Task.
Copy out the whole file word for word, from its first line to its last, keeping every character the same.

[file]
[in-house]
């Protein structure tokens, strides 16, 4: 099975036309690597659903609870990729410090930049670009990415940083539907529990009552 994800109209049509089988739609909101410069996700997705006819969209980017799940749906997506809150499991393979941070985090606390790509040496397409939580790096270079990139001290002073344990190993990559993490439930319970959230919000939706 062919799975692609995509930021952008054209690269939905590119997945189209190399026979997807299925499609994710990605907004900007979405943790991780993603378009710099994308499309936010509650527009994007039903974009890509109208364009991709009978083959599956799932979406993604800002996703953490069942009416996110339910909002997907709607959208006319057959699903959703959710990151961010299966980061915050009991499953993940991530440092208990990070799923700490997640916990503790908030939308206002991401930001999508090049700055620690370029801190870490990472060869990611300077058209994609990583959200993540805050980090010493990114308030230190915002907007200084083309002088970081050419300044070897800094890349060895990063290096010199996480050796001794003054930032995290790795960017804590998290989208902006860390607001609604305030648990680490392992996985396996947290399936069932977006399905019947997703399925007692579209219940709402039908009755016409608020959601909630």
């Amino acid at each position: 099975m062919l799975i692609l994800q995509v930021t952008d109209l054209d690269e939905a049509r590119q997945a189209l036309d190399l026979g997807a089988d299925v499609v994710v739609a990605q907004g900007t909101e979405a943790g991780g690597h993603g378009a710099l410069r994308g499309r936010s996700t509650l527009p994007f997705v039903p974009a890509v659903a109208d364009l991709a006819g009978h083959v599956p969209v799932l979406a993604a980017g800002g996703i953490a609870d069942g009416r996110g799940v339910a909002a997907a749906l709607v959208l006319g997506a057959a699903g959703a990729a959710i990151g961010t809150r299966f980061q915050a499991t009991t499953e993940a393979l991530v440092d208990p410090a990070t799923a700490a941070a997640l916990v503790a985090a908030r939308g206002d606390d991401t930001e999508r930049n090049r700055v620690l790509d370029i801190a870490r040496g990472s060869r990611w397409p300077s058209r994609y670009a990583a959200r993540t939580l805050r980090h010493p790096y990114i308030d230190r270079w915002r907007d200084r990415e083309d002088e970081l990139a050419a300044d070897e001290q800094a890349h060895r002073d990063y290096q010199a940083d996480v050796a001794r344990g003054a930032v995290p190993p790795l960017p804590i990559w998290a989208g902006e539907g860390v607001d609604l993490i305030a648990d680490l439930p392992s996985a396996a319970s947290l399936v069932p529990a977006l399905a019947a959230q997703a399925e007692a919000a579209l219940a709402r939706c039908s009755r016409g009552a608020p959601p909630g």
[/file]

[in-house]
């Protein structure tokens, strides 16, 4: 099975036309690597659903609870990729410090930049670009990415940083539907529990009552 994800109209049509089988739609909101410069996700997705006819969209980017799940749906997506809150499991393979941070985090606390790509040496397409939580790096270079990139001290002073344990190993990559993490439930319970959230919000939706 062919799975692609995509930021952008054209690269939905590119997945189209190399026979997807299925499609994710990605907004900007979405943790991780993603378009710099994308499309936010509650527009994007039903974009890509109208364009991709009978083959599956799932979406993604800002996703953490069942009416996110339910909002997907709607959208006319057959699903959703959710990151961010299966980061915050009991499953993940991530440092208990990070799923700490997640916990503790908030939308206002991401930001999508090049700055620690370029801190870490990472060869990611300077058209994609990583959200993540805050980090010493990114308030230190915002907007200084083309002088970081050419300044070897800094890349060895990063290096010199996480050796001794003054930032995290790795960017804590998290989208902006860390607001609604305030648990680490392992996985396996947290399936069932977006399905019947997703399925007692579209219940709402039908009755016409608020959601909630």
């Amino acid at each position: 099975m062919l799975i692609l994800q995509v930021t952008d109209l054209d690269e939905a049509r590119q997945a189209l036309d190399l026979g997807a089988d299925v499609v994710v739609a990605q907004g900007t909101e979405a943790g991780g690597h993603g378009a710099l410069r994308g499309r936010s996700t509650l527009p994007f997705v039903p974009a890509v659903a109208d364009l991709a006819g009978h083959v599956p969209v799932l979406a993604a980017g800002g996703i953490a609870d069942g009416r996110g799940v339910a909002a997907a749906l709607v959208l006319g997506a057959a699903g959703a990729a959710i990151g961010t809150r299966f980061q915050a499991t009991t499953e993940a393979l991530v440092d208990p410090a990070t799923a700490a941070a997640l916990v503790a985090a908030r939308g206002d606390d991401t930001e999508r930049n090049r700055v620690l790509d370029i801190a870490r040496g990472s060869r990611w397409p300077s058209r994609y670009a990583a959200r993540t939580l805050r980090h010493p790096y990114i308030d230190r270079w915002r907007d200084r990415e083309d002088e970081l990139a050419a300044d070897e001290q800094a890349h060895r002073d990063y290096q010199a940083d996480v050796a001794r344990g003054a930032v995290p190993p790795l960017p804590i990559w998290a989208g902006e539907g860390v607001d609604l993490i305030a648990d680490l439930p392992s996985a396996a319970s947290l399936v069932p529990a977006l399905a019947a959230q997703a399925e007692a919000a579209l219940a709402r939706c039908s009755r016409g009552a608020p959601p909630g």